John Petze;  I would agree with Toby that oBix has not continued to evolve to address the potential to capture semantic information about the data from sensors and control systems. I was involved, with Toby and others in launching oBix.  For those interested in solutions to address this need and streamline integration with enterprise applications and the web I would like to suggest you take a look at the Project Haystack protocol. Initially started as an effort to create a solution for semantic modeling of data, recently Haystack introduced a protocol. This protocol takes the next step beyond oBix and includes semantic information about the points and systems they are associated with. project-haystack.org is an open source initiative.

This is one of the great advantages of Haystack. The Haystack methodology is not in any way tied to any product or languages. It is a methodology that can be implemented independently of the system. Its is also extremely flexible, allowing modeling to be developed quickly by the open source community.

The use of Haystack modeling enables data from BACnet, Modbus, Niagara, OPC, or any other system to work together in enterprise applications that are haystack-aware.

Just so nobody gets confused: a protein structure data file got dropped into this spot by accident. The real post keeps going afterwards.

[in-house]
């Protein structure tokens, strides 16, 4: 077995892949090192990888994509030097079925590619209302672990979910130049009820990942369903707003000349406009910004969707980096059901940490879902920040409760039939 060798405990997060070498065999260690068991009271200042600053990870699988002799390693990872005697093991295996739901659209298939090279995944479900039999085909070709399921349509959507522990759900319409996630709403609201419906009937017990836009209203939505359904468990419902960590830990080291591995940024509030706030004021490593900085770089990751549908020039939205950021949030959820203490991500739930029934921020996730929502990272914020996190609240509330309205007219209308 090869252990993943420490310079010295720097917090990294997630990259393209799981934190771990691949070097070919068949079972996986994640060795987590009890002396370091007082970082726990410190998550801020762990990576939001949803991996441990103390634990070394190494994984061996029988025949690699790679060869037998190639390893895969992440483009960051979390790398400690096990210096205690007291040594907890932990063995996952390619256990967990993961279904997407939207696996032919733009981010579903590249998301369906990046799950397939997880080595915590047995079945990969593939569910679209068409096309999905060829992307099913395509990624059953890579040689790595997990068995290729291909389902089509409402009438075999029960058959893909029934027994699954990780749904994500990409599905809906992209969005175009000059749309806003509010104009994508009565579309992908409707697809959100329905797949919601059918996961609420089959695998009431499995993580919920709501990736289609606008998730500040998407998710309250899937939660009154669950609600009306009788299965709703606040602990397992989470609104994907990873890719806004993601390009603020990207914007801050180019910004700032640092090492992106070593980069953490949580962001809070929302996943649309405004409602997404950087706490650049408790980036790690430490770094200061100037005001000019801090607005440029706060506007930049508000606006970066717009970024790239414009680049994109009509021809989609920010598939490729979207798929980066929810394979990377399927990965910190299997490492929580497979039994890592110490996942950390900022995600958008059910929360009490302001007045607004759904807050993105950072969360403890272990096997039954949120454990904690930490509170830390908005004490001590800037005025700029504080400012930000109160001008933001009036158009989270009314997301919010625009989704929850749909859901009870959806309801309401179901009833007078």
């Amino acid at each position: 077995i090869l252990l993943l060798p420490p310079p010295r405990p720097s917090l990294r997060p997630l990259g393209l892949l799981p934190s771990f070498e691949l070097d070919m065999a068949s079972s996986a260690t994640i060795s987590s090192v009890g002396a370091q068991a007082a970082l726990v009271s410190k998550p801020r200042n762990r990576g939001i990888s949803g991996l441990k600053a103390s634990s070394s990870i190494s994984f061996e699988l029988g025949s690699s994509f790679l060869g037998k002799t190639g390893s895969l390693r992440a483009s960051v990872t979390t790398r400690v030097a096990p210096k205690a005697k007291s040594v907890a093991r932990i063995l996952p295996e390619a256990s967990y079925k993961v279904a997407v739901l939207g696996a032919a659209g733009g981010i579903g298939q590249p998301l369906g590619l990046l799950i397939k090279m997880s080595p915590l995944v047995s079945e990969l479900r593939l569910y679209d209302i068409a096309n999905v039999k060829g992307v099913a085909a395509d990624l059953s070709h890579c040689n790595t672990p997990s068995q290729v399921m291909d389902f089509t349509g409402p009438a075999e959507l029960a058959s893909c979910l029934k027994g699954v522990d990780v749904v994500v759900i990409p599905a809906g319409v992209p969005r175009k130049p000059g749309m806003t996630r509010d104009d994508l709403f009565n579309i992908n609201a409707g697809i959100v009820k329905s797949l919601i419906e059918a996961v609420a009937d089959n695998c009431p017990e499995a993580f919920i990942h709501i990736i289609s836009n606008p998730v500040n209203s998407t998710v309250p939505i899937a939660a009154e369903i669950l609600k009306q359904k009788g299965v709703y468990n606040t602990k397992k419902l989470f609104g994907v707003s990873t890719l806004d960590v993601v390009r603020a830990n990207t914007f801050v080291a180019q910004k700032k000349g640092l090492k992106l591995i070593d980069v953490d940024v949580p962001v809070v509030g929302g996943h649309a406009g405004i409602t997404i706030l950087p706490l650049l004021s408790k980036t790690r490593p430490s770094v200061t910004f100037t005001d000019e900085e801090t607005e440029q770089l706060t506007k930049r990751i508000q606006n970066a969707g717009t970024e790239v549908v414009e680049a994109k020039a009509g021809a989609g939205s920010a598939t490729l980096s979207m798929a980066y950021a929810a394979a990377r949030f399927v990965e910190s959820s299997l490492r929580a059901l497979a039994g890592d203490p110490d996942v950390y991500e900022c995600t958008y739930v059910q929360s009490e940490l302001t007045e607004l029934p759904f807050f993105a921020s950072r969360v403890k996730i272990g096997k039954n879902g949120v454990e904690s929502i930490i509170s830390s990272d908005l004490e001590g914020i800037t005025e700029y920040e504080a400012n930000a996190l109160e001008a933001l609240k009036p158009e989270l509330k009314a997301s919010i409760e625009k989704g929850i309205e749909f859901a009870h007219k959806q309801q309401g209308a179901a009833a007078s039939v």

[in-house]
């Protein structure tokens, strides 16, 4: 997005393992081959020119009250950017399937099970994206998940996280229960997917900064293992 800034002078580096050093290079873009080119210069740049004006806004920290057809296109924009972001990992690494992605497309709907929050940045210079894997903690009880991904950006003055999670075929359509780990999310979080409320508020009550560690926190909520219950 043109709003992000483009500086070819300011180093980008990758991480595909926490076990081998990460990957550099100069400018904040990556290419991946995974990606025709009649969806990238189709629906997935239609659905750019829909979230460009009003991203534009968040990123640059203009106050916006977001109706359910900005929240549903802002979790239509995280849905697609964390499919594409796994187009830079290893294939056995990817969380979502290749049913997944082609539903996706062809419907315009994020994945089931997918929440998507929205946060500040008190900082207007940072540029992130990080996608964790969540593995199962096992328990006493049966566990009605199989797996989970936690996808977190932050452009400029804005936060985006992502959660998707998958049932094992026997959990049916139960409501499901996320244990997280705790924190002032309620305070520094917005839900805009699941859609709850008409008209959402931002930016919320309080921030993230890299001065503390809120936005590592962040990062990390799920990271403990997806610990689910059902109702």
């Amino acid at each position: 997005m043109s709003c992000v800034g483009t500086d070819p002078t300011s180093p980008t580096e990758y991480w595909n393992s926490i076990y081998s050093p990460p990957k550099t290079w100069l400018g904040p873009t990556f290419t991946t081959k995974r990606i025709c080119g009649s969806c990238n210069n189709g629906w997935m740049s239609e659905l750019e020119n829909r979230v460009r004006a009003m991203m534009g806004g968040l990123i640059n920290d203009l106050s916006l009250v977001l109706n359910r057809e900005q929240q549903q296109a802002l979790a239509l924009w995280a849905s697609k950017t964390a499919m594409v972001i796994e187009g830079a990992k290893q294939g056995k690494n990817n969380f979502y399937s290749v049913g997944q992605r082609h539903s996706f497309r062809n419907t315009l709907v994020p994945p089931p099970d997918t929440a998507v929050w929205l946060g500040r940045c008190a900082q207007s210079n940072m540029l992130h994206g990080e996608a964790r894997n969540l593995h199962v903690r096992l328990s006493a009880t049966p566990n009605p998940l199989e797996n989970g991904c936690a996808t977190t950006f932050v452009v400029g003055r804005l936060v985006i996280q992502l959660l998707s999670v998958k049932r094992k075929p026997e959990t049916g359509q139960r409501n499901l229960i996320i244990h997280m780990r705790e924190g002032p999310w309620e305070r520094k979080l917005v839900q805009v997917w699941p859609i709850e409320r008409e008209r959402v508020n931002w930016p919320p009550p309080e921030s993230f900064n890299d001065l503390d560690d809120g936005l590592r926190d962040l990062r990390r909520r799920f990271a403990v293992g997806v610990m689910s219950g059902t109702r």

Steve Jones; Thank you all for this great dialog. I think we are all learning something through the process. Let me add some additional thoughts to my original post. I see several distinct areas that need to be addressed to make cloud services successful.

The interactive user interface for cloud-based services: This area has been standardized on the web browser for a long time. This is mature technology and is evolving through enhancements, extensions, and scripting languages as the need arrises and innovators provide solutions.

Security: As more applications get deployed this is becoming more important. The good news is that authentication and encryption technologies are relatively mature and are being applied.

Data protection, ownership, archival, and retreival: Solutions are evolving in most of these areas but the issue of data ownership and retreival concerns me the most.